Flora: post-metal / shoegazer spring-time revival for green BM act


Botanist, VI: Flora, The Flenser, CD FR46 (2014)

For some reason he missed Album No 5, although a split recording with Palace of Worms might count as such, so we’re onto “VI: Flora” by eco-BM act Botanist which has now expanded from a quirky solo project into a proper band giving live shows. The Botanist concept still revolves around the hammered dulcimer as its primary instrument, supported by drums and a few other instruments, and played by unknown and reclusive musicians led by a botanist looking forward to the day when humanity has finally hoist itself with its petard and planet Earth is again ruled by a Kingdom of Flora. The premise may or may not be an accurate description of the band members but it’s been enough the power the band through five albums and a split already, and the music on “VI: Flora” suggests there’s plenty more force and creativity in this most green of green BM bands.

As on previous recordings, most of the songs are named after plants and the music pays homage to them in a mix of dulcimer BM, post-BM, shoegazer and even some good old-fashioned rock’n’roll influences. The dulcimer now shares equal space with a harmonium, a piano-like instrument that sounds a bit like an accordion, and 12-string bass, and as a result the album not only sounds much more melodic and flowing if a little less hard-hitting and manic, it also reveals a brighter and sunnier side to Botanist’s work. The mood now stretches from melancholy and longing to hope and anticipation. With the new-found sonic reach, a greater willingness to explore and experiment with melody, mood and the general premise that is the band’s reason for existence. The only thing I miss is the head-hammering derangement so I’ll have to look elsewhere for the mental masochistic fix.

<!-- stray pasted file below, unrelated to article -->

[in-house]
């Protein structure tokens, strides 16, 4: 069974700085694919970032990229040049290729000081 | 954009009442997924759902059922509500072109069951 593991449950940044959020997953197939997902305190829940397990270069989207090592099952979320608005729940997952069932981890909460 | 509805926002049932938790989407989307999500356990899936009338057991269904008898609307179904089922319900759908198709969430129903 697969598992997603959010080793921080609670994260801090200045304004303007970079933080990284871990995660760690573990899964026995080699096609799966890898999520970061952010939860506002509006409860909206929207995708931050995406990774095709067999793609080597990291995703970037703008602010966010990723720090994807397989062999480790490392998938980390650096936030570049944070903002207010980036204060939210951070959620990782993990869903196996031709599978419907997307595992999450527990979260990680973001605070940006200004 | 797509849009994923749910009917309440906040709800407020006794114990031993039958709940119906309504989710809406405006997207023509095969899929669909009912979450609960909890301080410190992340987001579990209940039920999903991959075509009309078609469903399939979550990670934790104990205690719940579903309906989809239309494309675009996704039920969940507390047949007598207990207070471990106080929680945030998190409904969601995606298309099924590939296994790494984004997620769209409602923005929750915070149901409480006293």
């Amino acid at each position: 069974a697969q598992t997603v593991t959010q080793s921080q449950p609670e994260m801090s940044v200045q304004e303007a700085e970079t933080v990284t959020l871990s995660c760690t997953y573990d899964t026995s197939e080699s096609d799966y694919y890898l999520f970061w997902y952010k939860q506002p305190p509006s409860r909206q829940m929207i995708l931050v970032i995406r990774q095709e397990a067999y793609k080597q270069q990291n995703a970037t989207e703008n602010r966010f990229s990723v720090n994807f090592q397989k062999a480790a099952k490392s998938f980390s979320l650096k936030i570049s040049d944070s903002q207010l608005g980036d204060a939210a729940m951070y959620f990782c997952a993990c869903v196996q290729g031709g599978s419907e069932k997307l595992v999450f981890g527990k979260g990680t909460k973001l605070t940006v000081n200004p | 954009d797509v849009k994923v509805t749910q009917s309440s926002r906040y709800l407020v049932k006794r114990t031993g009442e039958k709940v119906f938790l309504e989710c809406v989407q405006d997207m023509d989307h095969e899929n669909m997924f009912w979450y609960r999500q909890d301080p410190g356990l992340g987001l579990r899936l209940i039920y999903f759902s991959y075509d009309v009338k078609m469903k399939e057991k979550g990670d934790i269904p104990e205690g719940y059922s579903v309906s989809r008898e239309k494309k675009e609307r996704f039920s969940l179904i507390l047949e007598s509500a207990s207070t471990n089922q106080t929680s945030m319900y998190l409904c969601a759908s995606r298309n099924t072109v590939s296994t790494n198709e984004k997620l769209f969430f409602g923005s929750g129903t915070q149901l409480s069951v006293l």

The only real glitch – and unfortunately it is a major one that affects most if not all the tracks – is the vocals which sit so deeply buried beneath the richly layered music that the entire album will have limited appeal to people not already converted to the band’s cause. The lyrics sheet – I had to dig around in the package for it, nearly ripped the whole thing in half! – helps to some extent; a theme of regeneration and renewal can be discerned in the terse and sometimes cryptic lyrics.

All songs boast very poppy tunes and are very self-contained. The production is very clean and brings out the jangly jewelled tone of the instruments.

The music is highly detailed and though the album is actually not very long, some listeners may find it quite tiring and a bit repetitive as it is so dense and intricate. Here is where the vocals could have offered relief but as mentioned earlier they are hampered by being low in the mix. In case people object that dense instrumentation and singing droning on a mixture of topics might compete for attention, I might mention that fellow avant-garde USBM act Jute Gyte does good business churning out long works of misanthropic microtonal BM with harsh ragged vocals at least once (and often twice) a year; once a listener hears a Jute Gyte recording a few times, the brain is able to accommodate all its rich fullness and even expects more!

For all its faults though, I’d still like to recommend this Botanist album if TSP followers don’t already know this act as this is a very accomplished and professional work, and demonstrates the continued potential for black metal to evolve ever new and original musical variations that stay true to its quest for transcendence and transformation.

Contact: The Flenser

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